3. An apparatus as set forth in claim 2, wherein said fourth means comprises:
a first circuit for delaying said voltage reference of any other phase by 30 degrees;
a second circuit provided with a terminal for taking out an output from said first circuit as it is, and another terminal for taking out an output obtained by inverting said output from said first circuit to form a pair of antiphase signals;
a third circuit which individually compares said pair of antiphase signals with said output from said third means to output a set of compared results;
a pair of single pulse oscillators responsive to respective falls of said set of compared results to produce output pulse signals; and
a flip-flop response to said respective output pulse signals to output said current reference.
4. In an apparatus for driving an ac motor comprising:
a current controlled type power converter which produces an ac current or power having an arbitrary frequency as its output;
a first switch provided to connect said power converter to said ac motor, and a second switch provided to connect an independent ac power supply and said ac motor;
first means for detecting a voltage phase of said ac power supply;
second means for detecting a value proportional to the power factor of said ac motor;
third means for holding an output signal from said second means at a preselected time from a period while said motor is driven by said power converter, until said ac motor is switched to said ac power supply;
fourth means for calculating a current phase of said ac motor on the basis of output signals from said first and third means; and
fifth means for outputting an operating instruction to said first and second switches in synchronism with a phase detection signal from said fourth means, wherein said ac motor is switched from said power converter to said ac power supply.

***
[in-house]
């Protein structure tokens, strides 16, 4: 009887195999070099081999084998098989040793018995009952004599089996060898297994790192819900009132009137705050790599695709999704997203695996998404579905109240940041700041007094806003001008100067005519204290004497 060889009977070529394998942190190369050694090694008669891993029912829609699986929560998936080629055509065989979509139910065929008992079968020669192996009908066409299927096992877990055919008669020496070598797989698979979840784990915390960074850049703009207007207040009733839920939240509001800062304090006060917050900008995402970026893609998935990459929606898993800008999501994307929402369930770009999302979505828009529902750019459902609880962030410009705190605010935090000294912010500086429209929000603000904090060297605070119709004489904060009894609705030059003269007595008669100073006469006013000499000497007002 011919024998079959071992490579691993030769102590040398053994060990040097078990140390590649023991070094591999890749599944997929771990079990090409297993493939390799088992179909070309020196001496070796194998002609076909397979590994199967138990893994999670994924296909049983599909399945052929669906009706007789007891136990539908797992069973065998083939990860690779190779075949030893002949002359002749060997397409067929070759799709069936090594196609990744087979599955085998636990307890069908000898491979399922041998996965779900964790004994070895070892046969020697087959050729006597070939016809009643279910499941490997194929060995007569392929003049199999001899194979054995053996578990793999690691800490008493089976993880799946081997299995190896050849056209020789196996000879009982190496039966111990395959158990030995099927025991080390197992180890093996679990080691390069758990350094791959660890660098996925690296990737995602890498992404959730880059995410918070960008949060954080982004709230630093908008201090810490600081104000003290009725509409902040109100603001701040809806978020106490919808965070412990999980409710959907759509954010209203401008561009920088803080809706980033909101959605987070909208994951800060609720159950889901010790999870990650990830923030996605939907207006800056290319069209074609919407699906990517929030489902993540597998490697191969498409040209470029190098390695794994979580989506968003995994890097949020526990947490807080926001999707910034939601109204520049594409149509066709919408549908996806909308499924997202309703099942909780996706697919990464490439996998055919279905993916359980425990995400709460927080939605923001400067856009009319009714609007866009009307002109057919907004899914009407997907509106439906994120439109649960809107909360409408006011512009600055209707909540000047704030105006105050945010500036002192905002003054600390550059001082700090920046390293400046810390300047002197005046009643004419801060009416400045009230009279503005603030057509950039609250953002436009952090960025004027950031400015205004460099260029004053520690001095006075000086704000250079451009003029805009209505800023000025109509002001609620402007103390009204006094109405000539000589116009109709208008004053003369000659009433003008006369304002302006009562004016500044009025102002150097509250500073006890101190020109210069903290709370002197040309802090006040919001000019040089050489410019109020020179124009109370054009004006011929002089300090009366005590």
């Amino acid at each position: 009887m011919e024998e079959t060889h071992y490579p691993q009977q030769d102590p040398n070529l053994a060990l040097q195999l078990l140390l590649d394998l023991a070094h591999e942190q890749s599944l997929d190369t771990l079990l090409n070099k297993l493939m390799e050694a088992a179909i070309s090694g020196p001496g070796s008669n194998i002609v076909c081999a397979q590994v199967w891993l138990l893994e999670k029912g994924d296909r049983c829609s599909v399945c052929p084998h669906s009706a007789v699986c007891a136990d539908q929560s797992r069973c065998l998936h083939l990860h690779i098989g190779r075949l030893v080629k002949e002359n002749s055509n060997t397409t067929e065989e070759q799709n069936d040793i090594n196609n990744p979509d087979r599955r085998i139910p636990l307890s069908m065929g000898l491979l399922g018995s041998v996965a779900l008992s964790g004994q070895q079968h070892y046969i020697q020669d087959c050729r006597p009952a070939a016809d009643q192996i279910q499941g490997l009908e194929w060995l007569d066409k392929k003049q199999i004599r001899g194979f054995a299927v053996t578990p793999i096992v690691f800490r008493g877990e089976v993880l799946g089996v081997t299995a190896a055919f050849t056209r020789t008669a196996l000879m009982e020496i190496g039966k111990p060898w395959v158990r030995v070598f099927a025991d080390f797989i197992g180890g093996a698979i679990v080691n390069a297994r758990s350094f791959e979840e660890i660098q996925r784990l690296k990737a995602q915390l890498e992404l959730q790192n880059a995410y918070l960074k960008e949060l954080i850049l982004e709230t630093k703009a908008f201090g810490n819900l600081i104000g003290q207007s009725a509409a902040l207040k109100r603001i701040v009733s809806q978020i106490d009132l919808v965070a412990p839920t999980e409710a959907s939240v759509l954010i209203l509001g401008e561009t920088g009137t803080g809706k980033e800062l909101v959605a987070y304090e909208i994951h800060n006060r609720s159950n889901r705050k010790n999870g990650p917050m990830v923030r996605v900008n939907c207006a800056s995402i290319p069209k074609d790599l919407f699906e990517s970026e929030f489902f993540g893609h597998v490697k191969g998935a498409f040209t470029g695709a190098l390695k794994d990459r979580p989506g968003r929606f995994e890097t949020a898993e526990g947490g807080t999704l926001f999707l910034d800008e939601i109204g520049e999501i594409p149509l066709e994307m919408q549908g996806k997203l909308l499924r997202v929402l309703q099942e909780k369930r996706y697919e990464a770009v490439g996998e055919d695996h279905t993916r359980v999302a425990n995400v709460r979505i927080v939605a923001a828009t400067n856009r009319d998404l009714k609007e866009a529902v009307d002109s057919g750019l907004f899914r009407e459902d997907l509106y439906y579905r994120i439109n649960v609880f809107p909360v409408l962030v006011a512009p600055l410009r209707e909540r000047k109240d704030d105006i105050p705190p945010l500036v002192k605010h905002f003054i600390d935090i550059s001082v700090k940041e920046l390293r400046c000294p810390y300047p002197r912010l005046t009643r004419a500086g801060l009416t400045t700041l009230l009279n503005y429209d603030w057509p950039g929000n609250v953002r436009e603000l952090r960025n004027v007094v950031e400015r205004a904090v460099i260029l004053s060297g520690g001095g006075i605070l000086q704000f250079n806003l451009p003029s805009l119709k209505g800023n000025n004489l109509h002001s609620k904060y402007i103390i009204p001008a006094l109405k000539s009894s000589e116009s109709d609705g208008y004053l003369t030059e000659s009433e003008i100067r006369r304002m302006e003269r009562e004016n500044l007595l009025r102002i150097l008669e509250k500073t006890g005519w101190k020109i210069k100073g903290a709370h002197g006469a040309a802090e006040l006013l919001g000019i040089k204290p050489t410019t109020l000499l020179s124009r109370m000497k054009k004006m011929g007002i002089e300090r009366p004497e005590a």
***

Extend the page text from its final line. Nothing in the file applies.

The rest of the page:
5. An apparatus as set forth in claim 4, wherein said fourth means forms a current reference of the phase to be output using a voltage reference of any other phase and an output of said third means.
6. An apparatus as set forth in claim 5, wherein said fourth means comprises:
a first circuit for delaying said voltage reference of any other phase by 30 degrees;
a second circuit provided with a terminal for taking out an output from said first circuit as it is, and another terminal for taking out an output obtained by inverting said output from said first circuit to form a pair of antiphase signals;
a third circuit which indivisually compares said pair of antiphase signals with said output from said third means to output a set of compared results;
a pair of single pulse oscillators responsive to respective falls of said set of compared results to produce output pulse signals; and
a flip-flop responsive to said respective output pulse signals to output said current reference.
7. A method of operating an apparatus for driving an ac motor, said apparatus including a current control type power converter which produces an ac current or power having arbitrary frequency as its output, the first switch provided to connect said power converter to said ac motor, and a second switch provided to connect an independent ac power supply to said ac motor, said method comprising the steps of:
detecting a voltage phase of said ac power supply with a voltage phase detection circuit;